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[CLJ-426] case should handle hash collision Created: 13/Aug/10  Updated: 29/Apr/11  Resolved: 29/Apr/11

Status: Closed
Project: Clojure
Component/s: None
Affects Version/s: None
Fix Version/s: Release 1.3

Type: Defect Priority: Major
Reporter: Assembla Importer Assignee: Stuart Halloway
Resolution: Completed Votes: 1
Labels: None

Attachments: Text File 426.patch    
Patch: Code and Test
Approval: Ok
Waiting On: Stuart Halloway


should generate a branch under the hash to deal with the conflicting values

Comment by Assembla Importer [ 29/Sep/10 9:30 AM ]

Converted from http://www.assembla.com/spaces/clojure/tickets/426

Comment by Assembla Importer [ 29/Sep/10 9:30 AM ]

stu said: Updating tickets (#427, #426, #421, #420, #397)

Comment by Assembla Importer [ 29/Sep/10 9:30 AM ]

cemerick said: It would be nice if case were further enhanced to support references to enums and static final fields (and maybe other stably-referenceable values as well?). A userland workaround is shown here (added here instead of in a separate ticket at Rich's request).

Comment by Rich Hickey [ 07/Jan/11 7:40 AM ]

while in there we should look at special-casing all-int case, and primitive return from case

Comment by Aaron Bedra [ 09/Jan/11 2:38 PM ]

I'm gonna give this a shot. If anyone has any solutions to this please feel free to jump in here while I am working on it.

Comment by Alexander Taggart [ 28/Feb/11 12:59 PM ]

case changes:

  • handles hash collisions
  • can emit return type
  • conditionally supports java enums
  • performance path for all-int or all-char test constants
Comment by Alexander Taggart [ 01/Mar/11 12:02 AM ]

Patch happens to fix CLJ-438 as well.

Comment by Alexander Taggart [ 02/Mar/11 5:05 AM ]

Updated patch so that case is no longer one gigantic ball of code. And fixed some bugs

Comment by Alexander Taggart [ 02/Mar/11 5:28 AM ]

Update to fix a bug.

Comment by Alexander Taggart [ 02/Mar/11 7:55 PM ]

Per cemerick's request I'm providing a secondary patch which would provide for evaluating test-constant symbols at compile time. This would allow us to use switches where writing a literal value is difficult. E.g.:

user=> (defn foo [x]
         (case x
           java.lang.Math/PI :pi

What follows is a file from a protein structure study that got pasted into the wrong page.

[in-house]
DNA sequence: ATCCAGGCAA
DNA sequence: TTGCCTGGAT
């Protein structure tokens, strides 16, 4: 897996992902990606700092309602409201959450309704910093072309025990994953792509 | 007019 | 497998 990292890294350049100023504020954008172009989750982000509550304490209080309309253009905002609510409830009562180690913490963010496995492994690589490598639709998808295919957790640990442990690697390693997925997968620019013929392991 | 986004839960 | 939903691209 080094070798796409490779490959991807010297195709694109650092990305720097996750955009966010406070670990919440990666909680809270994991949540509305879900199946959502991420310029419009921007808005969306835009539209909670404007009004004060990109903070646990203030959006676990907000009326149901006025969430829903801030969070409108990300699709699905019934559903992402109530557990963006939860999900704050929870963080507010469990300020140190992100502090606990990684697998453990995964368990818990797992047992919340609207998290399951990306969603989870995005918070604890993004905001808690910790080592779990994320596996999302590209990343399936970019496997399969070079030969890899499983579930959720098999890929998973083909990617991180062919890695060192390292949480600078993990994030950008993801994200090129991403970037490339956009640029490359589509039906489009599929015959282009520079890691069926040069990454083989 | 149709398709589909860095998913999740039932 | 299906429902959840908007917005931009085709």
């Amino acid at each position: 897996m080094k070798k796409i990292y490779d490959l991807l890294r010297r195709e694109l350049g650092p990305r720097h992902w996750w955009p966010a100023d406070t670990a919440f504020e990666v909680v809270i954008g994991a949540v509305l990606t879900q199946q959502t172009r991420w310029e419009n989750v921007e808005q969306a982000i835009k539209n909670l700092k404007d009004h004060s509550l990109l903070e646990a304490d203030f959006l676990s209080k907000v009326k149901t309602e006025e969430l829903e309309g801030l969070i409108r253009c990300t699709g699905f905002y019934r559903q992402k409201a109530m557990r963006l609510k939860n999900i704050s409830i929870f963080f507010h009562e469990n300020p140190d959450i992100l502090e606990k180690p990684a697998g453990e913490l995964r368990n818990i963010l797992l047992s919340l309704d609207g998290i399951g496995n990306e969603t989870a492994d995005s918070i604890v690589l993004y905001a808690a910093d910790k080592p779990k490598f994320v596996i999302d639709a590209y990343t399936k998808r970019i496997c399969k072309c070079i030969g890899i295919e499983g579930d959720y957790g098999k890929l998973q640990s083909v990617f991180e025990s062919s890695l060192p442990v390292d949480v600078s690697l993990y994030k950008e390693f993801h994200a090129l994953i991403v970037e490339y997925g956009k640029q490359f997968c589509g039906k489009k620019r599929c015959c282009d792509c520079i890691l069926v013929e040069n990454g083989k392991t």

java.lang.Math/E :e
user=> (foo java.lang.Math/E)

Quoted symbols are not evaluated, but there are backwards compatibility concerns with evaluating unquoted symbols:

  • if evaluation is successful, it might be unintended thus breaking existing code
  • if evaluation is unsucessful
    • continuing to treat it as a symbol would preserve partial backwards compatibility
    • throwing an error would break compatability, but allow for a more consistent behavior going forward, i.e., quote symbols when you want symbols
Comment by Stuart Halloway [ 04/Mar/11 2:52 PM ]

What's the basis for deciding when to use tableswitch vs. lookupswitch? I tried the sparse example [-100, 0, 100] from http://java.sun.com/docs/books/jvms/second_edition/html/Compiling.doc.html and the code produced a tableswitch. Is this desirable?

Comment by Stuart Halloway [ 04/Mar/11 2:54 PM ]

Rich: screened in this case means only that the tests pass. I am continuing to dig into this patch, adding comments as I go. Let me know if there are specific things I should be investigating.

Comment by Stuart Halloway [ 04/Mar/11 2:59 PM ]

enum support feels half-baked. For example, an attempt to mix enums and non enums compiles but then cannot find the enum:

(case clojure.lang.Compiler$CaseTestEnumABC/a
        clojure.lang.Compiler$CaseTestEnumABC/a 1
        1 2)
IllegalArgumentException No matching clause: a
Comment by Stuart Halloway [ 04/Mar/11 3:08 PM ]

The use of eval to detect enums feels icky, and counter to the stated behavior of allowing only compile-time constants.

Comment by Stuart Halloway [ 04/Mar/11 3:12 PM ]

Rich: to the extent that we believe in testing for things like reflection warnings, it would be nice to have a way to get to that information other than be scraping stderr. If this is of interest let me know and I will make a ticket and/or start a design discussion as appropriate.

Comment by Alexander Taggart [ 04/Mar/11 4:45 PM ]

Regarding the mixed enum/non-enum case: